1. Getting off the LOS quickly and attacking inside. This move gets the attention of the defender and forces him to maintain inside leverage. If he vacates to cover outside, he is allowing the next inside defender to pick up the route. In this case, cut off the “out” portion of the route to settle in between defenders in a zone.
2. Using proper footwork to create the space. A normal quick or speed out uses a speed cut to get to the outside or a breakdown chop with an inside foot push to move outside. This footwork can be devastating when perfected, but is completely ineffective and too slow to be successful in a blade route.
Remember that on a regular out route, the release is vertical, perpendicular to the LOS and the cut forms a perfect right angle. On a Blade, the release is inside at 45°, so trying to plant and re-direct the route back to the sideline from this angle is too slow. This is where the receiver uses the “reverse pivot” footwork.
To reverse pivot, when the receiver reaches his breakpoint, his outside foot must be forward (ie. Running a Blade route on the left side of the formation means the left foot is the outside foot, on the right….well you get it). Once the left foot is forward here is the progression:
a. The hips drop to maintain control over the body’s motion

b. The inside leg must “whip” around in the direction of the next step
c. After the leg whips around, the foot must plant with the toes pointing in the direction of the step, particularly for this route, the sideline.
d. After the inside leg whips and the foot plants, the outside leg must drive the knee in the direction of the movement. This is a key step because it helps twist the torso toward the sideline and change direction more quickly.

*A common problem with the back leg in this “spin” is not driving the knee, but swinging the back leg. This is slower and will cause receivers to correct their direction with a 3rd step instead of being set up on 2 steps.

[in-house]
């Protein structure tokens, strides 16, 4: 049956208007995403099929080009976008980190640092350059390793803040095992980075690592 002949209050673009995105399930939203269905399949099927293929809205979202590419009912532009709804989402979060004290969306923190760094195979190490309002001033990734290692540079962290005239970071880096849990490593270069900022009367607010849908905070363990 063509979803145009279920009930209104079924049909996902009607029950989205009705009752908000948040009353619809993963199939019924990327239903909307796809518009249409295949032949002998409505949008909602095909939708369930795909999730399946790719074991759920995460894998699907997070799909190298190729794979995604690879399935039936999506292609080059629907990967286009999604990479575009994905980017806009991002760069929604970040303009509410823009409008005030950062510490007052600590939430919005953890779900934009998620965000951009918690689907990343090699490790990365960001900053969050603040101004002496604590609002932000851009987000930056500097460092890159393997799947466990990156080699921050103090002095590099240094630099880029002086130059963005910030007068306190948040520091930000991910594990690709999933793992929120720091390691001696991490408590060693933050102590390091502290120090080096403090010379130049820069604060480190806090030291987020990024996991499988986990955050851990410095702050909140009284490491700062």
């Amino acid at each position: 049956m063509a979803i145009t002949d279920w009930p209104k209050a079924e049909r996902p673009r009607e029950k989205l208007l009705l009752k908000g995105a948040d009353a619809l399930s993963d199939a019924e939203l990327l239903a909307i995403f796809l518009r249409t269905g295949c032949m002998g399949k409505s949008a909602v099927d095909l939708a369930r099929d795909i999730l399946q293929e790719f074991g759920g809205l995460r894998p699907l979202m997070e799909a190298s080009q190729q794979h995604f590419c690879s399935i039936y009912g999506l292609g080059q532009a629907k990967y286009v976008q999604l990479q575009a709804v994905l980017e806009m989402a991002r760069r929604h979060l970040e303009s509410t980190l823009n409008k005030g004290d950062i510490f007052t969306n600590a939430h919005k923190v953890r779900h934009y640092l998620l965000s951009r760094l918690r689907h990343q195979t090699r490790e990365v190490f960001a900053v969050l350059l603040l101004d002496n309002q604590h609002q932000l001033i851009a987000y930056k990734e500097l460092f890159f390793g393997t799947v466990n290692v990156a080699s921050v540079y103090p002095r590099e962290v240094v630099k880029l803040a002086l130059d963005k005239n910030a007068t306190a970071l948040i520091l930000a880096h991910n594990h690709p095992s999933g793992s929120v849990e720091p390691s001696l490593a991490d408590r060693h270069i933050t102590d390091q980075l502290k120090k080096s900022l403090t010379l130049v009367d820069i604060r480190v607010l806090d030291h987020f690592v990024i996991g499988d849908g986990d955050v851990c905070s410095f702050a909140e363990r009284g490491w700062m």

e. Because the spin opens outside, the receiver’s head and eyes naturally find the QB when the break occurs. The re-direction with proper footwork also creates separation from the defender more easily than a speed cut.

When to use the Blade
One on one matchups with a single receiver played closely by a defender are the ideal time, but since this is hardly the norm and can be a hard angle to throw outside, this route is best used with a second receiver.

On a Twins side, the outside receiver simply needs to clear the defender who could help in the flat by running a Go or Post. Even a 10-12 yard Cross would allow the Blade to open effectively in the flat.

From Trips, the #2 or #3 receiver could run it, as long as the other attacks the same defender. For example, having the #3 run a Blade route while the #2 runs a 10 yard cross would not be a great combination because the flat defender can simply play under and outside the Blade knowing that he has inside help. At the same time, the inside defender, usually responsible for hook/curl can play underneath the cross and effectively render the combination useless.

A sound combination to use would be a Blade route with a 10 yard out. This forces the same defender to choose which receiver to cover (Key reading for those that read my earlier post) and effectively play “Monkey in the Middle”

Here are some Video clips that will help further explain:

The last route run is a Blade/Whip

This route is on air, but it shows some up close angles